Others were strongly in favor of a central bank. Robert Morris, as Superintendent of Finance, helped to open the Bank of North America in 1782, and has been accordingly called by Thomas Goddard "the father of the system of credit and paper circulation in the United States." As ratification in early 1781 of the Articles of Confederation had extended to Congress the sovereign power to generate bills of credit, it passed later that year an ordinance to incorporate a privately subscribed national bank following in the footsteps of the Bank of England. However, it was thwarted in fulfilling its intended role as a nationwide central bank due to objections of "alarming foreign influence and fictitious credit", favoritism to foreigners and unfair policies against less corrupt state banks issuing their own notes, such that Pennsylvania's legislature repealed its charter to operate within the Commonwealth in 1785.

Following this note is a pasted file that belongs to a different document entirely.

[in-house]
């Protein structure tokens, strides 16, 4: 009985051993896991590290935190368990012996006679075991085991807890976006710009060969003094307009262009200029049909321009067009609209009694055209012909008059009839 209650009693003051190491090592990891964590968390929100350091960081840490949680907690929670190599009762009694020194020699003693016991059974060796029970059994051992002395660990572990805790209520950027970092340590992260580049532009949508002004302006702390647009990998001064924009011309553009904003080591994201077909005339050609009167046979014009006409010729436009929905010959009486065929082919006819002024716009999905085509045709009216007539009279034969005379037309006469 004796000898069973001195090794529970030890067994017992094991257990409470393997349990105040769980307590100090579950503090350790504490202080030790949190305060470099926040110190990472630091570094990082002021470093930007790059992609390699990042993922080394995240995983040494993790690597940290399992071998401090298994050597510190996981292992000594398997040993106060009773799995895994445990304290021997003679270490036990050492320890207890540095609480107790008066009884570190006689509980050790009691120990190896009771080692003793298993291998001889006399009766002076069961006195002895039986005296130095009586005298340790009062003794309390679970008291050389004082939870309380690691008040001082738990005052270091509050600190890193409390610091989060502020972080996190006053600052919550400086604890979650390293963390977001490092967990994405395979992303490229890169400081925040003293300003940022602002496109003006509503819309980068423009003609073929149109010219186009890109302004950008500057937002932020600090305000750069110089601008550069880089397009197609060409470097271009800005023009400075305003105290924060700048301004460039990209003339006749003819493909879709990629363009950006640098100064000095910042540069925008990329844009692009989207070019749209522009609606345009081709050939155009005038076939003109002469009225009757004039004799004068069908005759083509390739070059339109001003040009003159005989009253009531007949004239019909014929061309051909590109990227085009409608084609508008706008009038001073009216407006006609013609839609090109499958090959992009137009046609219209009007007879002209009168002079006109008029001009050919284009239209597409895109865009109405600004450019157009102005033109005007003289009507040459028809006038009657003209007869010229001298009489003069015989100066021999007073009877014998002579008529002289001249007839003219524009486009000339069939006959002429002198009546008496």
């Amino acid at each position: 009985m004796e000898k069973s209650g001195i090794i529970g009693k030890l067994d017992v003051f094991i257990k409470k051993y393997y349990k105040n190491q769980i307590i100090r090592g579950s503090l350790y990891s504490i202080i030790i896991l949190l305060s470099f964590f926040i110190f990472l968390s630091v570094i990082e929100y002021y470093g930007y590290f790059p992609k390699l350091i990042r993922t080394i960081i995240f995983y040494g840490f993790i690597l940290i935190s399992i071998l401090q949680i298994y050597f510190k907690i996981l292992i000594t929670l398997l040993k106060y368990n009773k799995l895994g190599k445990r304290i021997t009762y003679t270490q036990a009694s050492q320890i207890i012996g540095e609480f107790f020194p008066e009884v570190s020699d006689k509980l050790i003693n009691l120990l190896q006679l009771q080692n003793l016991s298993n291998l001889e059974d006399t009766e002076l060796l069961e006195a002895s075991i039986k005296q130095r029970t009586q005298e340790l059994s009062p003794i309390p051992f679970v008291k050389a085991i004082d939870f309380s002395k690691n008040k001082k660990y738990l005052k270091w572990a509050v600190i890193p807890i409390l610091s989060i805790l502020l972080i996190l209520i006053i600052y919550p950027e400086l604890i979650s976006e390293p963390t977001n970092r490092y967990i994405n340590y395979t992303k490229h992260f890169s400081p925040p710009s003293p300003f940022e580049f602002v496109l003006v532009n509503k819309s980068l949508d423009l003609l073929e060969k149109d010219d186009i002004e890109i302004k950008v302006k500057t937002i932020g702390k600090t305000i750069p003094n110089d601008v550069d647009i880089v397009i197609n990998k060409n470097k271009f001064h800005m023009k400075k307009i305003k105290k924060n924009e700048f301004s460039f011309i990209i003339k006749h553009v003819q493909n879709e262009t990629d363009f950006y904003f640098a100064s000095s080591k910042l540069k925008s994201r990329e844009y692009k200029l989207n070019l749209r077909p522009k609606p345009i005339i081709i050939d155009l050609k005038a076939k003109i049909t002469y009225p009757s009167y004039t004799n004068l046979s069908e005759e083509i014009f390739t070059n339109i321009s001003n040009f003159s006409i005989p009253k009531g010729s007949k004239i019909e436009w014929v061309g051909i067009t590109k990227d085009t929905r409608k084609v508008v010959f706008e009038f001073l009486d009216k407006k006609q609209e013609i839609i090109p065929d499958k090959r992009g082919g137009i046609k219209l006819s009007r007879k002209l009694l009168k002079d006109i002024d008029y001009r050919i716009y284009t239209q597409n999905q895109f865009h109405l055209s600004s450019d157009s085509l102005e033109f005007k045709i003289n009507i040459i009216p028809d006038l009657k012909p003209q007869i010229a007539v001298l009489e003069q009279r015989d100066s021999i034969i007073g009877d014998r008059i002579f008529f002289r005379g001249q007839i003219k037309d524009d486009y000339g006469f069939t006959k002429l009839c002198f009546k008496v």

In 1791, former Morris aide and chief advocate for Northern mercantile interests, Alexander Hamilton, the Secretary of the Treasury, accepted a compromise with the Southern lawmakers to ensure the continuation of Morris's Bank project; in exchange for support by the South for a national bank, Hamilton agreed to ensure sufficient support to have the national or federal capitol moved from its temporary Northern location, New York, to a "Southern" location on the Potomac. As a result, the First Bank of the United States (1791–1811) was chartered by Congress within the year and signed by George Washington soon after. The First Bank of the United States was modeled after the Bank of England and differed in many ways from today's central banks. For example, it was partly owned by foreigners, who shared in its profits. Also, it was not solely responsible for the country's supply of bank notes. It was responsible for only 20% of the currency supply; state banks accounted for the rest. Several founding fathers bitterly opposed the Bank. Thomas Jefferson saw it as an engine for speculation, financial manipulation, and corruption.[1] In 1811 its twenty-year charter expired and was not renewed by Congress.